Ask The Salty Waitress: I'm Afraid My Neighbor's Cookout Food Could Make Me Sick

Dear Salty,I'm a germaphobe in general, and summer cookouts can make me nervous. Last year I went to my neighbors' Fourth Of July party and saw they'd already set out the burgers, hot dogs, salads, etc. who knows when, and left them in the sun. I stuck to potato chips and beer and didn't really eat much. I don't want to seem rude but I don't think I could eat potato salad that's been in the sun for hours. Am I overreacting? How can I avoid the suspicious salad but not offend people? Can I start bringing my own food? Thanks,No Potato Salad

Dear No Potato Salad,

How germaphobic are we talking? Are you a wash-your-hands-after-riding-the-subway person, or a carries-their-own-Lysol-spray-at-all-times person? If it's the latter, I doubt any of my advice is going to do much good. It's good to be smart about the food you eat, but if you feel like your phobia is making socializing difficult, then you might want to address it as a bigger issue.

Look, I'm no psychologist or health inspector, I'm just coming at this from the standpoint of common sense. Common sense says sure, you can bring some of your own food, but there are ways to do it that are more discreet and less awkward than others. You can bring a tray of food to share that you know was prepared properly, keep it in a cooler, and eat your portion soon after you show up. Don't bring a solo, pre-made hot dog for yourself. That's weird.

You could also avoid the food sitting out by asking your host in advance when they plan to start grilling, and then, fashionable lateness be damned, show up right on time. You'll be more likely to get food right as it comes off the grill.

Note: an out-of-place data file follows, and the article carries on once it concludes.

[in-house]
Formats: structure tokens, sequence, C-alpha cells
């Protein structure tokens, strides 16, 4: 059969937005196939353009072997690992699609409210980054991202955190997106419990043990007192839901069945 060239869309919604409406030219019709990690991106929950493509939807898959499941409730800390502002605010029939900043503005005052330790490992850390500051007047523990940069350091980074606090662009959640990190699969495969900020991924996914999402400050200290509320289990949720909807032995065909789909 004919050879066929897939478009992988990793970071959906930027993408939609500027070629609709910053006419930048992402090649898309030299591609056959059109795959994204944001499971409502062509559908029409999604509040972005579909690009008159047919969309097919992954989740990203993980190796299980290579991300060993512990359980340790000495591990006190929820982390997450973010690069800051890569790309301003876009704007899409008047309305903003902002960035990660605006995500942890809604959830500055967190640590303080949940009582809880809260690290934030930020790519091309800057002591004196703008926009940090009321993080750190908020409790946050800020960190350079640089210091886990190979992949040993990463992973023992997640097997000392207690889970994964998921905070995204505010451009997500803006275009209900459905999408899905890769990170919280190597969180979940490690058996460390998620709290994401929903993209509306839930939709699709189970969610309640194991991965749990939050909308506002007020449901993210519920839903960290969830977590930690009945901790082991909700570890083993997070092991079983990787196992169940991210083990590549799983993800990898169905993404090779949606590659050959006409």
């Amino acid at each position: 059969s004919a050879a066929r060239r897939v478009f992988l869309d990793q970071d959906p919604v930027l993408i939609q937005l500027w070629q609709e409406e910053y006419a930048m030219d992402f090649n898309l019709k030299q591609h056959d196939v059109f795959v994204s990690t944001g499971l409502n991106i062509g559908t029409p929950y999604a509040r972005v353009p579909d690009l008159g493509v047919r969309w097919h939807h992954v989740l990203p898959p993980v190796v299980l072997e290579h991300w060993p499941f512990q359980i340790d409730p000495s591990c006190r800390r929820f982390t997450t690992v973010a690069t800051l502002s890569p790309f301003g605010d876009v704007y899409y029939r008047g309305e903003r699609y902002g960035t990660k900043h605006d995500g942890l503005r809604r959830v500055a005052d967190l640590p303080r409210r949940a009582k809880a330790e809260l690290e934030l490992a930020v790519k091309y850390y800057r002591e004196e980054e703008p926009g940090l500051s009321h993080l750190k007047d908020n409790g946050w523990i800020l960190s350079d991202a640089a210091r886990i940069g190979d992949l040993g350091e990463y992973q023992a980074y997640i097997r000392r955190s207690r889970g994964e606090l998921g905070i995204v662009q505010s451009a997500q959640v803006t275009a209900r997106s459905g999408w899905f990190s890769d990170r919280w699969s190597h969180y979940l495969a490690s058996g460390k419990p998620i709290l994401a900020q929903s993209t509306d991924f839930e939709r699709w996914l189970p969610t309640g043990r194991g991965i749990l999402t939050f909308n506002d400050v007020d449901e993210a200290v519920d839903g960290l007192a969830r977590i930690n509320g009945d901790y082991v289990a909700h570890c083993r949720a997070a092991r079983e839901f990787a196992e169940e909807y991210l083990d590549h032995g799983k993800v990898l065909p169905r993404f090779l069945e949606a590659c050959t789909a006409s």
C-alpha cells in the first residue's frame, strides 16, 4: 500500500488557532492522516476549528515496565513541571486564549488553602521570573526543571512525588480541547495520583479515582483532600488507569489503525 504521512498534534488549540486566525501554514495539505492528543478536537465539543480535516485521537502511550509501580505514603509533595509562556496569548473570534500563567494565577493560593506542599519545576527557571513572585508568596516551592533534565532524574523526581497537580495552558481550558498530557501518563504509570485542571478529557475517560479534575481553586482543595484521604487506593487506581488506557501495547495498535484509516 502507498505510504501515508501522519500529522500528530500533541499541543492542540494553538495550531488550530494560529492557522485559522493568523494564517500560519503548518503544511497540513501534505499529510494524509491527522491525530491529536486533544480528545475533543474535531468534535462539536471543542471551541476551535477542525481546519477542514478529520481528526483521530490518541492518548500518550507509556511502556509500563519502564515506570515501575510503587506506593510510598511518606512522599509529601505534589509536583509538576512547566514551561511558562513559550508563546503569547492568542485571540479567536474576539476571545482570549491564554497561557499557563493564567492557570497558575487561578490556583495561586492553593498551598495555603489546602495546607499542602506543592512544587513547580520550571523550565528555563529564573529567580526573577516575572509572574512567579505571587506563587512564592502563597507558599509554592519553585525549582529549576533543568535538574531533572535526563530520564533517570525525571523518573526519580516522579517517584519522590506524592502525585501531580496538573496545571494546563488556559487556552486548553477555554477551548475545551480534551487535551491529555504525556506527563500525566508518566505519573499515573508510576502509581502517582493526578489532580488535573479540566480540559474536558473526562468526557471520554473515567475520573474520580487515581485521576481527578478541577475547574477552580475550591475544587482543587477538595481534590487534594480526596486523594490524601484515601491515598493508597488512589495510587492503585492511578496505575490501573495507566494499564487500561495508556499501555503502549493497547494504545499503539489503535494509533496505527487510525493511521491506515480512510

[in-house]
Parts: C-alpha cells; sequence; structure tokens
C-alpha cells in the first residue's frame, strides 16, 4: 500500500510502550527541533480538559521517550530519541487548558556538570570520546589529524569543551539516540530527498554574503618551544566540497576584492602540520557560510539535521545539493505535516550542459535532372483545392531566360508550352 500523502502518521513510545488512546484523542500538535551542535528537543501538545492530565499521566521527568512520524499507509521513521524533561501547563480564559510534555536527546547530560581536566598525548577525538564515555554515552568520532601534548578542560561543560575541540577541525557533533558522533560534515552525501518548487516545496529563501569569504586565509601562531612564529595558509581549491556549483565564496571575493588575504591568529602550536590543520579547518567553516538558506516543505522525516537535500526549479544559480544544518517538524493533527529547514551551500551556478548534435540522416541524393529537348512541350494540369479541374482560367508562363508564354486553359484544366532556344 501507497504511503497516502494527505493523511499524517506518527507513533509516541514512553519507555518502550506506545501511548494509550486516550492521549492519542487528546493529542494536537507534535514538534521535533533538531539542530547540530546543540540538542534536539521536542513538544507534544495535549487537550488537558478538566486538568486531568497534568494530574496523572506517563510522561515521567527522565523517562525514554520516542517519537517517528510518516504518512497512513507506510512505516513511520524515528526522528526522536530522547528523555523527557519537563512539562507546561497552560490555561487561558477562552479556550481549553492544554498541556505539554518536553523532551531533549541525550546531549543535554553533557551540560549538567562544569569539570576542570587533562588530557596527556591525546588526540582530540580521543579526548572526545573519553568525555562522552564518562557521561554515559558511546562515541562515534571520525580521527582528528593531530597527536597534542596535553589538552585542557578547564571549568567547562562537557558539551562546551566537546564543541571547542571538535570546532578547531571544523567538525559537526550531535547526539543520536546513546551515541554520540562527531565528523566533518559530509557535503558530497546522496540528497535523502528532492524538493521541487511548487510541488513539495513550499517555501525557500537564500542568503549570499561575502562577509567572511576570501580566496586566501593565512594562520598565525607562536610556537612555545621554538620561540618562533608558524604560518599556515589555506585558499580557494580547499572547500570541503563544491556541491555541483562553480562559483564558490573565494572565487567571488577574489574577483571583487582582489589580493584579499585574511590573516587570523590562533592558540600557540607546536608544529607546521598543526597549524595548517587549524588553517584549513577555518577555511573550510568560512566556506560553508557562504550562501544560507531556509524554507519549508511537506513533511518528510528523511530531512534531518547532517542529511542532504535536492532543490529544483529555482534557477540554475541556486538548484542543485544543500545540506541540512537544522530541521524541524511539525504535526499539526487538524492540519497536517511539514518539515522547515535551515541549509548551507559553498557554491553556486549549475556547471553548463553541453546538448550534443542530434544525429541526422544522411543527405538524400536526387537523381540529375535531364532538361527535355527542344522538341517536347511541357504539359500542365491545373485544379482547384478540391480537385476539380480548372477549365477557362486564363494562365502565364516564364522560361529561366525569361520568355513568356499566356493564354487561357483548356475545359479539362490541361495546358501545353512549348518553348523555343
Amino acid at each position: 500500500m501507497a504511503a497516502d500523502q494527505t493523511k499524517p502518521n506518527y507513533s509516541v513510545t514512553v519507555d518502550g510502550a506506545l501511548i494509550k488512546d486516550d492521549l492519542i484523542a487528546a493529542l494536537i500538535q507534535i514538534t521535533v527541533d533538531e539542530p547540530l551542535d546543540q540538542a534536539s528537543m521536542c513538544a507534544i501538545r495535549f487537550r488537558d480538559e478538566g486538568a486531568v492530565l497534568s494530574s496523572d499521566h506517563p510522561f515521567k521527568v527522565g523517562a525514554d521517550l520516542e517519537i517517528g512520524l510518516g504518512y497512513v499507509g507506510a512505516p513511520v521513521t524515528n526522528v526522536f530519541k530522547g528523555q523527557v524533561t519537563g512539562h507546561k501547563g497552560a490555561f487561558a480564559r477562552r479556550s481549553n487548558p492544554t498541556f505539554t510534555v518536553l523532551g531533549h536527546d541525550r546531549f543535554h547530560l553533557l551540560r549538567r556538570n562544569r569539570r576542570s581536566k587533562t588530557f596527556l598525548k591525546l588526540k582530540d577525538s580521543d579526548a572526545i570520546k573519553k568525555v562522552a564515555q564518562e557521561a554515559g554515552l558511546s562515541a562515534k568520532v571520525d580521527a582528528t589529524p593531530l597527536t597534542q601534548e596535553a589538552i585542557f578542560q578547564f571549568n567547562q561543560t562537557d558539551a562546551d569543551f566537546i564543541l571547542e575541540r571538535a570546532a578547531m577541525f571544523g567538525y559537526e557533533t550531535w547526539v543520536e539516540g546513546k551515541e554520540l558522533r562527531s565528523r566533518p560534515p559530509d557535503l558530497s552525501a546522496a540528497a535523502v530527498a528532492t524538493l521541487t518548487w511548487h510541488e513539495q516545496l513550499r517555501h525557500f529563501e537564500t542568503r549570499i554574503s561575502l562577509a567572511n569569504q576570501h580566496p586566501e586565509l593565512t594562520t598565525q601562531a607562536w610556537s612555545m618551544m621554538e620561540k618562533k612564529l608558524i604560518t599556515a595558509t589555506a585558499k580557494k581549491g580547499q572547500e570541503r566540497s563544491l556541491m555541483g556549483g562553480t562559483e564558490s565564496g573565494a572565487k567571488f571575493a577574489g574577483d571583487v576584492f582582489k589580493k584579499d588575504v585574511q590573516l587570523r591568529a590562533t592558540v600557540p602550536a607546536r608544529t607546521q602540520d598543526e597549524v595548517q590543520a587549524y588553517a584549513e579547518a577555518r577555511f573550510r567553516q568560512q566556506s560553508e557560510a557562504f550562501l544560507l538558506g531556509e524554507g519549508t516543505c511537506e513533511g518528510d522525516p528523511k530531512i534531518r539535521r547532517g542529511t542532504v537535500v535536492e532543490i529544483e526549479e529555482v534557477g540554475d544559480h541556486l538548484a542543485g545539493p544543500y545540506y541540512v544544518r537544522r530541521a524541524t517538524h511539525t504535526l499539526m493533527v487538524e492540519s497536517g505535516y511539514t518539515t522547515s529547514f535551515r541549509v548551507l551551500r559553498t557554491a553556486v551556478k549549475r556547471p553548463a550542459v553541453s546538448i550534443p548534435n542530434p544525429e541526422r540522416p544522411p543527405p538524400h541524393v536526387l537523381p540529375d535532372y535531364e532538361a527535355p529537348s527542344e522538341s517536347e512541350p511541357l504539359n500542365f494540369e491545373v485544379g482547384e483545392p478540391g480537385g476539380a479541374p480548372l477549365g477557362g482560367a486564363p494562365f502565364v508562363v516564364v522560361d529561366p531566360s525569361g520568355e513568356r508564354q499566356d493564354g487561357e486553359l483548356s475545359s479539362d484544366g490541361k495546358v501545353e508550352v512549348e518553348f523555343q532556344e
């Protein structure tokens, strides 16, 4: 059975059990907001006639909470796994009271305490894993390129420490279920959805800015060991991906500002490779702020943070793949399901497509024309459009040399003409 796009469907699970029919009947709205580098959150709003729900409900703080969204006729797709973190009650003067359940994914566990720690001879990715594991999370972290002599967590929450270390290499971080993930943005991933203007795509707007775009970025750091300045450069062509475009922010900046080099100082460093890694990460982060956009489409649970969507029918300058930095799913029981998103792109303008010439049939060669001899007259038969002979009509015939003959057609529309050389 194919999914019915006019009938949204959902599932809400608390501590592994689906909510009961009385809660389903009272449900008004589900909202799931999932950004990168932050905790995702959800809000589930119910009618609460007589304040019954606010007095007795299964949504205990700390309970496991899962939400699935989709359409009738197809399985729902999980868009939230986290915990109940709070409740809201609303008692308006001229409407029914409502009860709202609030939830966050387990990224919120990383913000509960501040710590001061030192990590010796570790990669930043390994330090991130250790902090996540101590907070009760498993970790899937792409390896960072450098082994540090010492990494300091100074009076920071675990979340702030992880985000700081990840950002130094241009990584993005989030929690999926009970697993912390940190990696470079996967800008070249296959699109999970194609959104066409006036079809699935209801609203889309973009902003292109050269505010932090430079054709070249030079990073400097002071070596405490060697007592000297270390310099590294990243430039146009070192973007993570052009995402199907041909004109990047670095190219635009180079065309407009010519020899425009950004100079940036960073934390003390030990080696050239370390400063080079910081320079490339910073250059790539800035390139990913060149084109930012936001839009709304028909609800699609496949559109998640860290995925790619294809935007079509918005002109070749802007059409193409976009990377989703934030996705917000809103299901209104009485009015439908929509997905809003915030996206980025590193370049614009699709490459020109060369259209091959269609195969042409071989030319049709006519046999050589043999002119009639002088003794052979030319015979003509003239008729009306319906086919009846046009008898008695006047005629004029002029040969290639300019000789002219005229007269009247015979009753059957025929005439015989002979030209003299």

As for how long food can sit out, you might be relieved to know the USDA says most food is fine at room temperature for two hours, one hour if it's above 90 degrees. So if you saw that food come off the grill or out of the cooler, you've generally got two hours before you need to start worrying. Craig Hedberg, who is a professor in the School Of Public Health at the University Of Minnesota and an expert on this kind of thing, told me the less contamination food starts with, the longer it can sit out before it bites you. So a lot of food safety actually begins with the food being prepared, not it sitting out. Hedberg says fresh fruits and vegetables and meat are the most likely to carry germs that could make you sick, while acidic foods made with vinegars or citrus juice fight bacteria off better. Sprouts are always kinda dicey—I skip those myself.

But please, resist the urge to go full inquisition-mode about how and when food was cooked. If you see someone slicing tomatoes on a cutting board that just had raw chicken on it, sure, step and help those dummies. But generally it's hard to ask too many questions about how something was cooked without coming off accusatory. If you're that worried about it, just skip the food that makes you squeamish and eat the stuff you brought.

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